Second generation young adults born in Europe to migrant parents represent a growing share of European populations. Consequently, many important societal questions and future population trends relate to their behavior in the family domain. However, not much is
known about the mechanisms that influence their behavior.
This PhD dissertation focuses on the union formation and partner choice of second-generation Turks, who belong to the largest migrant group in Europe. To gain mew insights into their union formation patterns, the four empirical chapters of this study answer the following questions:
A. What union formation patterns are observed among the Turkish second generation? How do these patterns differ from those of other ethnic groups? How do these patterns differ between second-generation Turks in different European countries?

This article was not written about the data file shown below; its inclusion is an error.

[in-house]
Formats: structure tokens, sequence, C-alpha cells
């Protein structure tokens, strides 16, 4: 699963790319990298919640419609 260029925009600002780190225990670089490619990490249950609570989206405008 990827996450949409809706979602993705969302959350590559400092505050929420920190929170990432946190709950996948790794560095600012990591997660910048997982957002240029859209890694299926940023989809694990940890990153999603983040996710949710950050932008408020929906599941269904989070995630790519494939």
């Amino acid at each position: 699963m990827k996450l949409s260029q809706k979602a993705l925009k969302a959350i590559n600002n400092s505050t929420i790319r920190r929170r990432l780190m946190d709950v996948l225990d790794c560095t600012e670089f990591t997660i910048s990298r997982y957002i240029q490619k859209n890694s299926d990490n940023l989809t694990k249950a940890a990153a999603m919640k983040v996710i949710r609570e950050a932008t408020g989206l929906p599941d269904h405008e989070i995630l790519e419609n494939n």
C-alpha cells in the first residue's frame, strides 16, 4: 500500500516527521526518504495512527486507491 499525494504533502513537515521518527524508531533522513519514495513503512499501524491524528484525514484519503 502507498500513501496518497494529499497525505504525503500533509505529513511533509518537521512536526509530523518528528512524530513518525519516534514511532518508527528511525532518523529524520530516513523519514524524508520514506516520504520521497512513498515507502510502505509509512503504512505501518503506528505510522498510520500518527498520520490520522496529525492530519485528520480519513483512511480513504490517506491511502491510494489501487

B. How can we explain the union formation patterns of the Turkish second generation? In
particular, what is the role of third parties and the institutional context?
With the newly available "The integration of the European Second Generation"(TIES) data, second-generation Turks in 13 cities in 7 countries, Austria, Belgium, France, Germany, the Netherlands, Sweden and Switzerland are compared.